In his book The Shape of the Signifier: 1967 to the End of History, Walter Benn Michaels considers the deeper theoretical implications of Stephenson's book. Comparing the book with a range of contemporary writers—the fiction of Bret Easton Ellis , Kathy Acker , Octavia Butler , and even Paul de Man and the literary criticism of Richard Rorty —Michaels criticizes the deep claims of Stephenson's book: "And yet, in Snow Crash , the bodies of humans are affected by "information" they can't read; the virus, like the icepick [in American Psycho ], gets the words inside you even if you haven't read them."  Michaels especially targets Stephenson's view that "languages are codes" rather than a grouping of letters and sounds to be interpreted. Michaels further contends that this basic idea of language as code ("... a good deal of Snow Crash 's plot depends upon eliding the distinction between hackers and their computers, as if—indeed, in the novel, just because—looking at code will do to the hacker what receiving it will do to the computer"  ) aligns Stephenson, along with other writers mentioned, with a racially motivated view of culture: that culture is something transmitted and stored by blood (or genetic codes), and not by beliefs and practices. According to critic Walter Benn Michaels:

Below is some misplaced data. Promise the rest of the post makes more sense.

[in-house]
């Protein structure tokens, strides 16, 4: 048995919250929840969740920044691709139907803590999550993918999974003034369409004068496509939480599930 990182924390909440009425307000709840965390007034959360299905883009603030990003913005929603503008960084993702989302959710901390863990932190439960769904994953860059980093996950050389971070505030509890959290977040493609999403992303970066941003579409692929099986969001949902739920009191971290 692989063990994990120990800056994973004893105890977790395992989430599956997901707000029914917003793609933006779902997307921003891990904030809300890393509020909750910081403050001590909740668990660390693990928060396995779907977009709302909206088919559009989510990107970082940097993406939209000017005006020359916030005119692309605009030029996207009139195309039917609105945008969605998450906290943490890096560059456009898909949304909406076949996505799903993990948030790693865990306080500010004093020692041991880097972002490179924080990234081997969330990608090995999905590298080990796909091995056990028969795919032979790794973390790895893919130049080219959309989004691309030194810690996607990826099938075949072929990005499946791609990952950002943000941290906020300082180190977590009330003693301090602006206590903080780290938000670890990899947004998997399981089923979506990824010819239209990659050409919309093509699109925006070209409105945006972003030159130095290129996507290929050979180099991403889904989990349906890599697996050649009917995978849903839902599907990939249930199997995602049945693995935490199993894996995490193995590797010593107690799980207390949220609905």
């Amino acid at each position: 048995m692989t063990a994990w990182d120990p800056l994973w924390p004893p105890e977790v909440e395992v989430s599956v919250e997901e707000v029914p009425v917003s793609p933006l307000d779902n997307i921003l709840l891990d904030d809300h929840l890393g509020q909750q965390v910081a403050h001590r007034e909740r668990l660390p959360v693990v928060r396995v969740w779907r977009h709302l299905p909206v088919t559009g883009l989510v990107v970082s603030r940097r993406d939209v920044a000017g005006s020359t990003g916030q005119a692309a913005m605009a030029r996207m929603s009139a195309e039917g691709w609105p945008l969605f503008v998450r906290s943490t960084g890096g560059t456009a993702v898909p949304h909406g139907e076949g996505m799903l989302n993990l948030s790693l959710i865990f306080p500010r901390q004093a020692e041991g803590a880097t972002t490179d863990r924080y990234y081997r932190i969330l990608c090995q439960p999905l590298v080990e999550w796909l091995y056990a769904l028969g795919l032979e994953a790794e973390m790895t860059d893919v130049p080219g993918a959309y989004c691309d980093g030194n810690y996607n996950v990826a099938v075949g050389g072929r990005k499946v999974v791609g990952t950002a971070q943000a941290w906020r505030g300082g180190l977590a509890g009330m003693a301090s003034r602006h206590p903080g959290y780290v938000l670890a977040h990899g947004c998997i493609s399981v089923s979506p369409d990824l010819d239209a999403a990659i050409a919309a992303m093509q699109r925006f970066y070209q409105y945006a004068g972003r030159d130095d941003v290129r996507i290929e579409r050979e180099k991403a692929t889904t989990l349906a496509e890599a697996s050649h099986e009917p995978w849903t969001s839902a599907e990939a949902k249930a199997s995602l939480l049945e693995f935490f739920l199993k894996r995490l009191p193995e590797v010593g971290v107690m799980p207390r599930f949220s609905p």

At the end of his talk Miguel wants us to think about the racial message of the movie. The film deals with very complex and difficult conversations of race, which does not happen very often and makes the film unique. What is also interesting is the question of who is the hero and who the villain and who can I identify with in this film. Every character turns out to be both, hero and villain. Officer Ryan is really a hate figure at the beginning, but in the final scene rescues Christine in a selfless act from her burning car. Jean Cabot is also widely disliked at the beginning, always yelling and insulting other people. In the end, she gives her Mexican house worker a hug and everyone sympathizes with her. A very interesting scene in terms of race is also the scene between Anthony and Peter at the beginning when Anthony complains about the waitress being biased against them, discriminating against them because they were black because she didn’t think they were going to tip. They wouldn’t tip and so they fit into the stereotype again.